LOS ANGELES -- Peter F. Drucker, revered as the father of modern management for his numerous books and articles stressing innovation, entrepreneurship and strategies for dealing with a changing world, died Friday. He was 95.
Drucker died of natural causes at his home in Claremont, east of Los Angeles, said Bryan Schneider, a spokesman for Claremont Graduate University, where Drucker taught.
"He is purely and simply the most important developer of effective management and of effective public policy in the 20th century," former U.S. House Speaker Newt Gingrich said Friday. "In the more than 30 years that I've studied him, talked with him and learned from him, he has been invaluable and irreplaceable."
Drucker was considered a management visionary for his recognition that dedicated employees are key to the success of any corporation, and that marketing and innovation should come before worries about finances.
His ability to explain his principles in plain language helped them resonate with ordinary managers, said former Intel Corp. Chairman Andy Grove.
"Consequently, simple statements from him have influenced untold numbers of daily actions. They did mine over decades," Grove said.
Drucker championed concepts such as management by objective and decentralization, and his motivational techniques have been used by executives at some of the biggest companies in corporate America, including Intel and Sears, Roebuck & Co.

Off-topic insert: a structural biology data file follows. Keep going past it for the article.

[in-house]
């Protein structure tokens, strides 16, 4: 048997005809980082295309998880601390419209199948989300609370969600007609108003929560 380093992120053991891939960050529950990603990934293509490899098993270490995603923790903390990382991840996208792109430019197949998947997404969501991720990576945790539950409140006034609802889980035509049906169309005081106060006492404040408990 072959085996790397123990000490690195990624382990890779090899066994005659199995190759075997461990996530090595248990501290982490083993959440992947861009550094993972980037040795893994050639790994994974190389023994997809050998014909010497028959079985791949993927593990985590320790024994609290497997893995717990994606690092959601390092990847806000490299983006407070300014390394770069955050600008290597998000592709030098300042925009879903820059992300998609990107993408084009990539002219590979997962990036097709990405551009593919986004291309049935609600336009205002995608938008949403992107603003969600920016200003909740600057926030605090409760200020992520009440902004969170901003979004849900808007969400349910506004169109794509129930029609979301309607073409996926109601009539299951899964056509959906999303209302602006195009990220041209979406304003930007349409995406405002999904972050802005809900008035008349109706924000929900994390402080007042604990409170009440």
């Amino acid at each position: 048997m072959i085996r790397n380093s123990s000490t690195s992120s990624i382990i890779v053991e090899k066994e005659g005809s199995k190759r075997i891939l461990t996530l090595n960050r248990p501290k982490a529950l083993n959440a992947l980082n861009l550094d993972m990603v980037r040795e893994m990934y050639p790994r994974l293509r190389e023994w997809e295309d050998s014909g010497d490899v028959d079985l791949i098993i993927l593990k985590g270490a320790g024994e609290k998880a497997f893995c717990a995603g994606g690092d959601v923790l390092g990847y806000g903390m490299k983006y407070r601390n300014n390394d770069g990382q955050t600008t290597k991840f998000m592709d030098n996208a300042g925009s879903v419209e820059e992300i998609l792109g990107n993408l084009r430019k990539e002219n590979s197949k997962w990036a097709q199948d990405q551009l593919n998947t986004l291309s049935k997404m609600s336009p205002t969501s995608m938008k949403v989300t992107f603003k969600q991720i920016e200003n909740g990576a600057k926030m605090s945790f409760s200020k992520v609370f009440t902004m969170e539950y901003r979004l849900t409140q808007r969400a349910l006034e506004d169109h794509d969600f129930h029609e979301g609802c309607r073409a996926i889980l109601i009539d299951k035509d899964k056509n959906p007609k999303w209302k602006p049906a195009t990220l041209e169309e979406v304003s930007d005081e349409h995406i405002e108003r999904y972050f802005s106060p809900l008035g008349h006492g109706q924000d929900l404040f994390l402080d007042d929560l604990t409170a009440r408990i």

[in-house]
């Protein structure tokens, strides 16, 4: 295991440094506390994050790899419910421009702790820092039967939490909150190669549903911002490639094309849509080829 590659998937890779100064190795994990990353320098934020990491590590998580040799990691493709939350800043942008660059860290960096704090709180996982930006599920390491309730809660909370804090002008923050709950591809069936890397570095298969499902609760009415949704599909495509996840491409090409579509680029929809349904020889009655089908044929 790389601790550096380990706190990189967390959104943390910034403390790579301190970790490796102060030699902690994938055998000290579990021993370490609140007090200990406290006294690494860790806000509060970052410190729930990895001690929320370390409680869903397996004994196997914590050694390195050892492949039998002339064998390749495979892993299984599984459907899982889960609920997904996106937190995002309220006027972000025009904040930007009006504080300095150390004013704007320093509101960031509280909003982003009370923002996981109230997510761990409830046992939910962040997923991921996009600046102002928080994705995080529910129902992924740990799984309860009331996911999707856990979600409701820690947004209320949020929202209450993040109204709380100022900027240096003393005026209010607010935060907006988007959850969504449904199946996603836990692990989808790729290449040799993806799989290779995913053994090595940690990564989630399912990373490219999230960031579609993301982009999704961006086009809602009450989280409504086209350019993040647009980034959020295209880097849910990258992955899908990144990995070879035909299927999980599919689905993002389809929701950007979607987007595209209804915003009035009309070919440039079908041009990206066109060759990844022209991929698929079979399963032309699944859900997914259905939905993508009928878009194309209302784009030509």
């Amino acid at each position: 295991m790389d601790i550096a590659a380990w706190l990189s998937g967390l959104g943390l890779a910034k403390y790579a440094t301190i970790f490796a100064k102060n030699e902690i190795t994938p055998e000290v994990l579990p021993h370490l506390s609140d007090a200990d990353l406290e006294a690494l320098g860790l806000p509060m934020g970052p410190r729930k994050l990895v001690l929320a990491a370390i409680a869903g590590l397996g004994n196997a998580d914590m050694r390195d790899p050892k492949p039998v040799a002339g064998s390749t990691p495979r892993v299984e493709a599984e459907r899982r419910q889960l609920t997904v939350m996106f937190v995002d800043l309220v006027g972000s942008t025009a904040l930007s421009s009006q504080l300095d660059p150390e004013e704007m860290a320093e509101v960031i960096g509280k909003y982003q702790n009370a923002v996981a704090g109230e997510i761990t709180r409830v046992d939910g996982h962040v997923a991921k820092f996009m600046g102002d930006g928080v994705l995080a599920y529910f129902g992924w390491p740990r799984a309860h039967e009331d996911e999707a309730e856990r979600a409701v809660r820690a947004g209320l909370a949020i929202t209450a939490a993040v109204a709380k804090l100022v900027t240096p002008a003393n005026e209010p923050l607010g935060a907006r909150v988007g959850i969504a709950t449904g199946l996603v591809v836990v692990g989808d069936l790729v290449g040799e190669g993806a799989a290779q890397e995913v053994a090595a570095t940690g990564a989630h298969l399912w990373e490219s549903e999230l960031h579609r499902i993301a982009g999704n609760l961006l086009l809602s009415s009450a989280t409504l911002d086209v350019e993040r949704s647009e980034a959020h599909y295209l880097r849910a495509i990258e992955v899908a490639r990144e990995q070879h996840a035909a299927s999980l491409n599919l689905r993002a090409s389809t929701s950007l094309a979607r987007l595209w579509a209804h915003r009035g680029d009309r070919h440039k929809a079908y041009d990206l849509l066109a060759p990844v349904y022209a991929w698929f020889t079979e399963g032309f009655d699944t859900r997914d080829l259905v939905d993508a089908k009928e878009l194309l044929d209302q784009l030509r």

Business Week magazine hailed him as "the most enduring management thinker of our time," and Forbes magazine featured him on a 1997 cover under the headline: "Still the Youngest Mind." President Bush awarded him the Presidential Medal of Freedom in 2002.
In the early 1940s, Drucker was invited to study General Motors' inner workings, an experience that led to his 1946 management book, "Concept of the Corporation." He went on to write more than 30 books and start a foundation for non-profit management.
"He's very much an intellectual leader, and that's not common," said Harvard Business School professor D. Quinn Mills.
Drucker showed a knack for identifying sea changes in business and economics years in advance. He foresaw the emergence of a new type of worker whose occupation would be based on knowledge, not physical labor or management.
After the big stock market decline of October 1987, Drucker said he had expected it, "and not for economic reasons, but for aesthetic and moral reasons."